Panasonic HPX370 P2 HD Camcorder
The Panasonic HP X370 P2 HD Camcorder
The Panasonic HPX370 breaks new ground in the HD camcorder landscape by offering a fully professional, shoulder-mounted HD camera at an unprecedented price point. This camera is ideal for news, documentary and even digital cinema production, as it accepts interchangeable lenses and records onto P2 cards in virtually all frame rates and formats.
The Panasonic HPX370 incorporates a new line of chips and processing technology to achieve greater sensitivity in low light, as well as outstanding image detail, color depth and low noise. It employs three 2.2 megapixel chips based on "Ultra Luminance Technology" which attain a light sensitivity that surpasses many cameras with larger sensors. Although the HPX370 has 1/3-inch imager sensors, it offers 10-bit, 4:2:2, full 1920x1080 resolution.
Another important feature of the HPX370 is that it uses intra-frame compression in all codecs (AVC-Intra and DVCPRO HD), as opposed to Long GOP. By confining the compression to individual frames instead of spreading it out over a group of frames, it is more NLE friendly. AVC-Intra is a new and very efficient, 10-bit codec. With Master-quality AVC-Intra 100, the HPX370 attains a nearly lossless image quality. And AVC-Intra 50 is useful when you need to conserve bandwidth, as it produces an image quality similar to DVCPRO HD at half the bit-rate.
The HPX370 has two P2 card slots, which provide plenty of recording capacity now that P2 cards have reached 64 GB capacity. Two 64 GB cards provide more than two hours of recording time at the maximum bit rate (AVC-Intra or DVCPRO HD at 100 Mbps), or 256 minutes when using AVC-Intra at 50 Mbps.
The HPX370 records in just about every format and frame rate in use. These include 1080 @ 60i, 50i, 30p, 25p, 24p and 24pN; 720 @ 60p, 50p, 30p, 25p, 24p, and 24pN; and SD 480 @ 60i, 30p, 24p and 24pA.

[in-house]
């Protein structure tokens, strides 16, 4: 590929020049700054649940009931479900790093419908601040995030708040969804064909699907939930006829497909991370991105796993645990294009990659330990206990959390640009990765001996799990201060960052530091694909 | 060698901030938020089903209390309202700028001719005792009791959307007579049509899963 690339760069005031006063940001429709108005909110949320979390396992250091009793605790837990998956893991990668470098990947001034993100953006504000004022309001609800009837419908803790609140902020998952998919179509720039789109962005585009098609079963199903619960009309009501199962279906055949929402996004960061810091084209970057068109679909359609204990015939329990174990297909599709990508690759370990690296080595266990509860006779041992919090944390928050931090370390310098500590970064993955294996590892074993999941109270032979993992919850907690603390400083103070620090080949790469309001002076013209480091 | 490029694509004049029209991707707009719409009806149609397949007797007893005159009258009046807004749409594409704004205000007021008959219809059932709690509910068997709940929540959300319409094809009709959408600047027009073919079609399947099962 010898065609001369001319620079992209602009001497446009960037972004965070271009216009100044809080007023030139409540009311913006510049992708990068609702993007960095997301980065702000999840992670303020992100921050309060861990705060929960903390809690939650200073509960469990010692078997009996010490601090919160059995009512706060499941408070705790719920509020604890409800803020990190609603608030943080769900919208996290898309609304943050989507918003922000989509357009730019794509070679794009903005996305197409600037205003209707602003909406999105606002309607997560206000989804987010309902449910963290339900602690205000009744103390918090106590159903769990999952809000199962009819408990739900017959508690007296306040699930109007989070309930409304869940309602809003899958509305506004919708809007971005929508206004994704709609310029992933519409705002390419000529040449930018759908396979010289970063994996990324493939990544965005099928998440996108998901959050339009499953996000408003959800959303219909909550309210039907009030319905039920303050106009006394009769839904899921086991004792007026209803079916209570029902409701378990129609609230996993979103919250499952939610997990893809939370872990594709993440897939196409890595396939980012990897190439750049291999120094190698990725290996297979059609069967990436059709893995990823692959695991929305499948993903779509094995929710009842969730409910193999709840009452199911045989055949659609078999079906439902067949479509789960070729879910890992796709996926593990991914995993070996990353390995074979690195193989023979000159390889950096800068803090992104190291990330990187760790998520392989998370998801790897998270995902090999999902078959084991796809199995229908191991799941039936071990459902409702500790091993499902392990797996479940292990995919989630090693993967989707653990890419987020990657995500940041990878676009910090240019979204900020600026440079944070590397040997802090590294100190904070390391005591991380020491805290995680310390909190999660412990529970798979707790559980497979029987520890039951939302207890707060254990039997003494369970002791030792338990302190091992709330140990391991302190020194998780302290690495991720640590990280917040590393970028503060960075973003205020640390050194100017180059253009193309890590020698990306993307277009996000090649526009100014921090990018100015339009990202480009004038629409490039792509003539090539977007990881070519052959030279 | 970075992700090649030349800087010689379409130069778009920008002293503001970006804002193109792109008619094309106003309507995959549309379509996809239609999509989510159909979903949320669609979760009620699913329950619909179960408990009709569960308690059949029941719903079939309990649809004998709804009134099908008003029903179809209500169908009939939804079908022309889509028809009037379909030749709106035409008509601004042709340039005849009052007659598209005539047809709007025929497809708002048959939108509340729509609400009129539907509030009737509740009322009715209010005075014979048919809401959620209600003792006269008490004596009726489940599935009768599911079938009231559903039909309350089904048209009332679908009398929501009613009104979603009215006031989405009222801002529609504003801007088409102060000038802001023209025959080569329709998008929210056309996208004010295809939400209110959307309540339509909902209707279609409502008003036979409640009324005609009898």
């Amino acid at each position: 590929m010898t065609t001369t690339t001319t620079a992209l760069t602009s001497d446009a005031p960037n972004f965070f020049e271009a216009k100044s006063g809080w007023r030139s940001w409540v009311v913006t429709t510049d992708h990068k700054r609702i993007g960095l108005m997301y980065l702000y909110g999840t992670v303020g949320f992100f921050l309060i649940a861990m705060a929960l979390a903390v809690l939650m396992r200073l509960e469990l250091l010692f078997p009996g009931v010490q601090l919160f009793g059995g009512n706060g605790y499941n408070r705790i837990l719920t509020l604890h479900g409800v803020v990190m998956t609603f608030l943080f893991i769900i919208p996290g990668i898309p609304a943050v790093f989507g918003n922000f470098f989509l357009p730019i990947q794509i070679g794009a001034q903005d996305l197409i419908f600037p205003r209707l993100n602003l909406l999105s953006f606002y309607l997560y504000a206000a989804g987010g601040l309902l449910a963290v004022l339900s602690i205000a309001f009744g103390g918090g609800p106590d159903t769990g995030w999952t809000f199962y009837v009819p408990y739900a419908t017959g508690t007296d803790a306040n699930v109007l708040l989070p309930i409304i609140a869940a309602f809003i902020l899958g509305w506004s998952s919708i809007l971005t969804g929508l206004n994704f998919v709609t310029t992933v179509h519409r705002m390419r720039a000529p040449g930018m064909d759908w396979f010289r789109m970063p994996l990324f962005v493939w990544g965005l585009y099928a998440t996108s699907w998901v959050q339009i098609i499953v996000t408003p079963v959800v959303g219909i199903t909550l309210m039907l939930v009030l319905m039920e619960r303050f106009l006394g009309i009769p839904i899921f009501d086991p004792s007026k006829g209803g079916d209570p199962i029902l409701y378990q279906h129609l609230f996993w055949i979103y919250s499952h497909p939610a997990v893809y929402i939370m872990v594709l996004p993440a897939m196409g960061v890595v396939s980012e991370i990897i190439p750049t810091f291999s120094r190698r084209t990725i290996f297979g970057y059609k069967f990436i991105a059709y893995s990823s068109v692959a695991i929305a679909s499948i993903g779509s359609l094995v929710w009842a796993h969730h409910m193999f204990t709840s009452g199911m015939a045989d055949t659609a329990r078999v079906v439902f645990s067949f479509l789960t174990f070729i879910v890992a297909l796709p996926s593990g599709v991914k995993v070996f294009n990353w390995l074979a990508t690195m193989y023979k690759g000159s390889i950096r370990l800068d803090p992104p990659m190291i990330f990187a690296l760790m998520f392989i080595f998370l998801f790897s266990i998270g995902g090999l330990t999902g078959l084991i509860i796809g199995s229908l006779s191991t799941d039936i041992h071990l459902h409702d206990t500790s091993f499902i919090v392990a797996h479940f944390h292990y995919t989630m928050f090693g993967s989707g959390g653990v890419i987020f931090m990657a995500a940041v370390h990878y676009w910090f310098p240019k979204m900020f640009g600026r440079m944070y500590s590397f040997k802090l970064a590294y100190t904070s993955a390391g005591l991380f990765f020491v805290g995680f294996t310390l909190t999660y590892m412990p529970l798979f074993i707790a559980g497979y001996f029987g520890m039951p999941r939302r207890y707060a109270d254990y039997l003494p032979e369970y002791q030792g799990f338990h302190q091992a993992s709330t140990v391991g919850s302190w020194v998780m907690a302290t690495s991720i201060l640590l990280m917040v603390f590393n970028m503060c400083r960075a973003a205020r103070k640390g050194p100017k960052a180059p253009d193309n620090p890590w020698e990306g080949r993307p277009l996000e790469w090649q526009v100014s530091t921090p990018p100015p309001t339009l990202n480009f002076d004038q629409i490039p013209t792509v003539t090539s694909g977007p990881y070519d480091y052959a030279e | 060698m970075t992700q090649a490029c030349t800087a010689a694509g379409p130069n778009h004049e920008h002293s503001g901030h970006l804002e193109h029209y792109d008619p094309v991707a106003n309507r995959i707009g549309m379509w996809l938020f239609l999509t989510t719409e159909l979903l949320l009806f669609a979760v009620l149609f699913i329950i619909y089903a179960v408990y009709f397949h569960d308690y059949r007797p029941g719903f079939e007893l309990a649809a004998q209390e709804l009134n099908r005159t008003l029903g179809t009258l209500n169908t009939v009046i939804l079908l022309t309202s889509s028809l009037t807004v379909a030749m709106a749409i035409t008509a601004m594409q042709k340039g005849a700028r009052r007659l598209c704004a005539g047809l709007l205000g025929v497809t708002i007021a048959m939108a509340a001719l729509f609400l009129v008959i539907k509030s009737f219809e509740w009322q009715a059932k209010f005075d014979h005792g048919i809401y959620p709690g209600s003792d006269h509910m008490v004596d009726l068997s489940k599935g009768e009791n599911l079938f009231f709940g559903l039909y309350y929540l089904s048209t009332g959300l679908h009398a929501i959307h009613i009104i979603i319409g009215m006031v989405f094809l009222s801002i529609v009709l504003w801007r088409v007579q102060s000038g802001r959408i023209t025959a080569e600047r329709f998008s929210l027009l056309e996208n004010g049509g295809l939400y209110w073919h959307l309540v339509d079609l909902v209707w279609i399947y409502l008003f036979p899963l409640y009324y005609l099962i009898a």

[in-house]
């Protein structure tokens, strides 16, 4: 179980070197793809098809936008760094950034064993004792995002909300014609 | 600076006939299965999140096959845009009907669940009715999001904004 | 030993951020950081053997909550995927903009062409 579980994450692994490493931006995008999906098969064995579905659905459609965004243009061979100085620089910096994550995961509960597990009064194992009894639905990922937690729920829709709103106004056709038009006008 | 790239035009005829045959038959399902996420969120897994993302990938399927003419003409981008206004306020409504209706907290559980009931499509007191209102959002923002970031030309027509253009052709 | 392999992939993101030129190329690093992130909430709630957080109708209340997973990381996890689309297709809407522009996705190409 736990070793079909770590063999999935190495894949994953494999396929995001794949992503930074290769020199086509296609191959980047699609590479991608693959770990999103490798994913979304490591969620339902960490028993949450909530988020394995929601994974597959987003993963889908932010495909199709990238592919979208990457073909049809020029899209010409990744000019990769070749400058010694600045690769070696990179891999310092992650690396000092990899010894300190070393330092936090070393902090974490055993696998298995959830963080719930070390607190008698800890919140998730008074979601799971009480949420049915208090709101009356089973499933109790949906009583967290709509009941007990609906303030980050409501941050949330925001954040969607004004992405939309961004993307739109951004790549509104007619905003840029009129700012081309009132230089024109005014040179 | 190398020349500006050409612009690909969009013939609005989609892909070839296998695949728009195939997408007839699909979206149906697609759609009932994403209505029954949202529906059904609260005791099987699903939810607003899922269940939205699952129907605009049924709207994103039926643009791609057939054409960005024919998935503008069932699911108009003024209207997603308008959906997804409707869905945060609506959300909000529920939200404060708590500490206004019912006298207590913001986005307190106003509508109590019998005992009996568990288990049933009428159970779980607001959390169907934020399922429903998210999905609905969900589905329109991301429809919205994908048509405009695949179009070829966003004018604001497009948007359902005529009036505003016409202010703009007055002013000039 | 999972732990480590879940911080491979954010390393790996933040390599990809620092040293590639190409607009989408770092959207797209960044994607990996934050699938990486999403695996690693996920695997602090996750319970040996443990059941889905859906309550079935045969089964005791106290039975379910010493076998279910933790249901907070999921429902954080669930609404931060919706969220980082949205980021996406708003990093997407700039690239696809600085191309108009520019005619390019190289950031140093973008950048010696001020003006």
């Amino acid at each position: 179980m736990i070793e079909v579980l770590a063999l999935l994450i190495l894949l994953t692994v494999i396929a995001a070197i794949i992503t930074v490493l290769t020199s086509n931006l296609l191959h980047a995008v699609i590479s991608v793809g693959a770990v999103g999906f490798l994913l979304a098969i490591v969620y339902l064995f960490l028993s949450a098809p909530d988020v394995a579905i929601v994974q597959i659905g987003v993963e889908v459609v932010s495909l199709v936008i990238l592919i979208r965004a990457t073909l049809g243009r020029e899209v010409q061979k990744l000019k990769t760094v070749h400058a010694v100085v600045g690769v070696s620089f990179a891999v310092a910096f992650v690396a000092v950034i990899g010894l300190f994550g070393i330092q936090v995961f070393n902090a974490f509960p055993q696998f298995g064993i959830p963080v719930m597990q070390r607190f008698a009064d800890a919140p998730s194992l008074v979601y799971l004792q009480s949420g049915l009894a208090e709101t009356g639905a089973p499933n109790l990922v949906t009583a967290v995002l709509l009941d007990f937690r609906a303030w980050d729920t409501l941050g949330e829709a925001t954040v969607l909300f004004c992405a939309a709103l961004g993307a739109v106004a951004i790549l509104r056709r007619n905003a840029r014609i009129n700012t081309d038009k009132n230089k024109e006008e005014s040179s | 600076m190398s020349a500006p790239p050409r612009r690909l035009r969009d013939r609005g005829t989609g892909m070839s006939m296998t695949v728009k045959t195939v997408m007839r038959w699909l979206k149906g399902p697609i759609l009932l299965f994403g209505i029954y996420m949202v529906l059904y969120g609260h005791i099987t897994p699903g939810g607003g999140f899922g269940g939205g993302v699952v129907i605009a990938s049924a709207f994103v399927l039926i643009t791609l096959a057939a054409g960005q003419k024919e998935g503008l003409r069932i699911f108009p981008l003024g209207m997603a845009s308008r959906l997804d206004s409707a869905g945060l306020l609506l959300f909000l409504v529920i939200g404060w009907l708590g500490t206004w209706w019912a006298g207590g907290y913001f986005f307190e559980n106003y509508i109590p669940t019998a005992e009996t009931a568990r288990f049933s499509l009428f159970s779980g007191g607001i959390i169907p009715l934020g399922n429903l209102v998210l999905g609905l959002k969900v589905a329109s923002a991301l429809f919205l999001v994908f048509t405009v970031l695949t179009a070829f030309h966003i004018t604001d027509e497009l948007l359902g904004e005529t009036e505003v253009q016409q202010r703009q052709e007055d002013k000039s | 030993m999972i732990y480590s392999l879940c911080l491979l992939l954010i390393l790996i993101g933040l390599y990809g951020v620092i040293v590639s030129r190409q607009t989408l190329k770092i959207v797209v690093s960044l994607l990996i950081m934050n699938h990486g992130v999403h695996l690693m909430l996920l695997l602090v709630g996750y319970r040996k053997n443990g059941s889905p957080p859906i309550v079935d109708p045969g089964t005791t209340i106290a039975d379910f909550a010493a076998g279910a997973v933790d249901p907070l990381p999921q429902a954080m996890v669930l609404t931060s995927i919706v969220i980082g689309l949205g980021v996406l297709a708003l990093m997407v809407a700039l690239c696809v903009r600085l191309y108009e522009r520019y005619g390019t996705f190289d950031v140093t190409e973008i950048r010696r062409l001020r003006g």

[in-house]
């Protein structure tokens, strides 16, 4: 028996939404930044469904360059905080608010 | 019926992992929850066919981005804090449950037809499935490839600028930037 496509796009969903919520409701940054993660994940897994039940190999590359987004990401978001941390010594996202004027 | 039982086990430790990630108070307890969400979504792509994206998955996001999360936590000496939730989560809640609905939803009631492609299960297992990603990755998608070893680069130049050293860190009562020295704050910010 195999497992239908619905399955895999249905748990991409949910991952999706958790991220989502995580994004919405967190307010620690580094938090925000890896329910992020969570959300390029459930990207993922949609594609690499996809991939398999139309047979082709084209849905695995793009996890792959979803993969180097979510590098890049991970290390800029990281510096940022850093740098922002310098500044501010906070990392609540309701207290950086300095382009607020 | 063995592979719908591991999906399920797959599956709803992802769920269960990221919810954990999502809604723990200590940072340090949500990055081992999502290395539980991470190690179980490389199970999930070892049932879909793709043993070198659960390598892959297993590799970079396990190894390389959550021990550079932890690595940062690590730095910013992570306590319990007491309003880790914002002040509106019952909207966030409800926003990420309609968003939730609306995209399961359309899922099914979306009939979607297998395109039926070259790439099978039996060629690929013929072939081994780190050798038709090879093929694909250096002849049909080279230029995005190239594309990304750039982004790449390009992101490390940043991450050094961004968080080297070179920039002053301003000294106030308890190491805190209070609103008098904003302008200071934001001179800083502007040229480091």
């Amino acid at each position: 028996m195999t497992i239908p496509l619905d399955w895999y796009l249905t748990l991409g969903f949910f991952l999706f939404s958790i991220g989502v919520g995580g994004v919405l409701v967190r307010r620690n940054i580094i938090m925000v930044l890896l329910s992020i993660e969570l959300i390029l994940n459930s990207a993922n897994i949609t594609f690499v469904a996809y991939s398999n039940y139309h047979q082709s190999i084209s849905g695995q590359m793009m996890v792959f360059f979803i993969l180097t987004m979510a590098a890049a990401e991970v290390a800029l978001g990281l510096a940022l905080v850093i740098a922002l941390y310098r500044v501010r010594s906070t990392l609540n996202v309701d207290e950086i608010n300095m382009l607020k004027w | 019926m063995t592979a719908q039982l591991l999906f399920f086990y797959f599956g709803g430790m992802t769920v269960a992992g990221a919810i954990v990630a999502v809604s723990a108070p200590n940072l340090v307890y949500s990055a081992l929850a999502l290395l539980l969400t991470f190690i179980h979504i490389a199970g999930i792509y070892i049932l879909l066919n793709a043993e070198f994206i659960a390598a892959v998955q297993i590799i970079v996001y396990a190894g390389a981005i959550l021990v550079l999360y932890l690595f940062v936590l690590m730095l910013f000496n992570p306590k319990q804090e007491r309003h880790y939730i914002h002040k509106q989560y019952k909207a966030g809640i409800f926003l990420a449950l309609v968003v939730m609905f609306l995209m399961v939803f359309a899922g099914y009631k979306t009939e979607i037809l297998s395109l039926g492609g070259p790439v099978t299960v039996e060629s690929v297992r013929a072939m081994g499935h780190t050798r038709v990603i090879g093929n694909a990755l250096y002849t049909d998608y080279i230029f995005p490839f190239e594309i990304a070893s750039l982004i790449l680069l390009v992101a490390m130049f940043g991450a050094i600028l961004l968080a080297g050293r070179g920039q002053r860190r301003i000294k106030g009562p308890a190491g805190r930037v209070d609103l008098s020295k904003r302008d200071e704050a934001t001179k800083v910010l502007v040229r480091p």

In addition, you can use the new AVC-Intra codec or the DVCPRO HD codec, which may facilitate integration with existing equipment or facilities. SD can be recorded in DVCPRO 50 or DVCPRO DV.
The HPX370 ships with a detachable Fujinon 17x zoom lens on a 1/3-inch bayonet mount. At its widest setting, the lens is rated as f-1.6, making it quite light sensitive.
In the 720 24p or 30p modes, the HPX370 can record genuine slow and fast motion by varying the frame rate, which is is adjustable from 12 fps to 60 fps.
A seemingly minor feature, but one that vastly improves the image in outdoor photography is Dynamic Range Stretch. This, along with a 20-bit digital signal processor, gives this camera an impressive ability to handle high contrast lighting. In addition, the HPX370 has seven Scene File settings to tailor the image to a preferred look. These include two Cine settings that emulate the color and contrast curve of film.
The HPX370 has a high-resolution LCD screen and a color viewfinder, which can operate simultaneously. The camera also has a built-in waveform monitor and vectorscope which can be displayed on command.
The power consumption has been reduced to about half that of its precursors due to an innovative DSP board and MOS image sensors.
For interface connections, the HPX370 has just about everything, including HD/SD SDI out, composite video out with automatic down-conversion, IEEE 1394, USB2.0, timecode in/out, and genlock.
Another significant feature is P2 card recording, which is now quite affordable and handles high data rates with ease.
The first thing you notice when you pick up the HPX370 is that it's a fully equipped, professional ENG-style shoulder-mounted unit in the style of Varicams and Betacams.
The second thing is that this is an amazing amount of camera for the price. Its feature set, durable construction and ergonomics are usually found in cameras three times this price. It is a sturdy camera that has a great layout of physical buttons and knobs, which make access to adjustments in the field quick and sure. But at this price, the big question is image quality.